These regions were able to supply grains to Europe at prices well below those at which Irish, British, and  other European farmers could produce them.
 This meant an immediate fall in farm incomes in these islands, and a fall off too in the demand for migratory seasonal labour in Scotland and the east of Ireland, on which many western farmers had come to depend to supplement their incomes and to pay their rent.
 And then, in 1879, there was a disastrous summer, and blight afflicted the potato crop. Potato production plunged from 4 million tons in 1876 to only 1 million in 1879. People began to starve.
Parnell saw this crisis as an emergency, but also as an opportunity.
 He sent some of his lieutenants to the United States to raise funds to relieve starvation in Ireland , AND to fund a new National Land League to campaign for a  change in the basis of land ownership in Ireland. Through the New Departure, he won Fenian support for this campaign, by linking it with the cause of self government for Ireland.
Parnell’s ability to turn, what was objectively a humanitarian disaster into a vehicle  for political and economic reform, marks him out as a politician of exceptional talent. 
 The ideas were not all his own, but he could fuse into something potent. It  is fair to say that the disastrous fall in incomes that occurred in the late1870s would have happened, no matter what system of land tenure, or of  Government Ireland then had, so  it took someone of Parnell’s talent to turn it into something more far reaching.
 This is, I think, something that current Irish political leaders can draw from Parnell’s career, in facing today’s economic crisis. In a crisis, it is possible to get people to see things differently, and to agree to changes they might not undertake in calmer and less anxious times
 Parnell’s career  also  demonstrates the value of grass roots political organisation, and disciplined  parliamentary parties.
The Irish Parliamentary Party, of which Parnell became the  first leader in  1884, was the first disciplined parliamentary party of its  kind in the House of Commons, and perhaps in the  world.
 It became the model for others. Members were bound by a pledge, signed before they were accepted as candidates, and agreed to sit, act and vote on the basis of collective majority decisions.
I believe it is part of Parnell’s legacy that Irish parliamentary parties in Dail Eireann , 130 years later, are  more disciplined in the way they vote, than is the case in equivalent situations in the  UK, in most European countries, and certainly than in the US.  This is a  strength in Irish politics, which can be traced back to Parnell.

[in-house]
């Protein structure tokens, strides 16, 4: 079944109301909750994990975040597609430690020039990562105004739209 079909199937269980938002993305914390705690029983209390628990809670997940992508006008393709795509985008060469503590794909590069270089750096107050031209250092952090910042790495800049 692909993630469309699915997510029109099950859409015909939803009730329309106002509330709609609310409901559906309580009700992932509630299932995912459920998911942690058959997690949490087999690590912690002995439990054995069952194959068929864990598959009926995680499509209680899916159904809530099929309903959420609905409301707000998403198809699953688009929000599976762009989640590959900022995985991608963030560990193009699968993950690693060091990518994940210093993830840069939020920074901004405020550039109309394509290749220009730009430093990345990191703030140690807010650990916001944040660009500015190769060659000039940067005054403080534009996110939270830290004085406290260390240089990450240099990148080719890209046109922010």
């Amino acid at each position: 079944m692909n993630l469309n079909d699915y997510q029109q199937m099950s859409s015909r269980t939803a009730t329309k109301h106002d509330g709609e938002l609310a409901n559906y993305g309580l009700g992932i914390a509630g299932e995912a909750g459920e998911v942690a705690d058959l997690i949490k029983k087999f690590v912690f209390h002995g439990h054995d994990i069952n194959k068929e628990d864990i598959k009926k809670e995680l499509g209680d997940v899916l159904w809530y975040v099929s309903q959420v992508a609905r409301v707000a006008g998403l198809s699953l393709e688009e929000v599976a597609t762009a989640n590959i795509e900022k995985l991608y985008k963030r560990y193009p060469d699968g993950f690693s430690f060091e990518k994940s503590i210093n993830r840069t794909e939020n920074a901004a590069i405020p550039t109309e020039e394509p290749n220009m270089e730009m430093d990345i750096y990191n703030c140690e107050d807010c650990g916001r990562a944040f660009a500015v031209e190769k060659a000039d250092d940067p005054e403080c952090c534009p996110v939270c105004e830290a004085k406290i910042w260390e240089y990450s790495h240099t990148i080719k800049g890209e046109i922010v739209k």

While party discipline has downsides, it creates conditions in which decisions, once made, can be quickly and coherently implemented. This is important in dealing with a crisis.  I would argue that party discipline in this Dail, and in the last one,was one of the factors which enabled the Irish Governments of the day to act more quickly in dealing with the financial crisis than most other European states were able to do, and certainly than has been the case in the US.
 Imagine what it would have been like in the last four years if the Dail consisted of 166 entirely independent members, responsible only to their own particular constituencies or of members , like in United States who were beholden to special interests and who could ignore the collective view of their party. A speedy response to the crisis would have been impossible. 
Where the party pledge proved, unfortunately, to be much less operative was in Parnell’s own case.
 He did not apply the principle of collective majority decisions to himself and to his own position as leader, after that came into question when Gladstone said that, in the wake of the revelations in the O Shea divorce case, that the Liberal Party’s alliance with the Irish Party would cease, because of the impact on opinion in the Liberal grassroots of the divorce court revelations.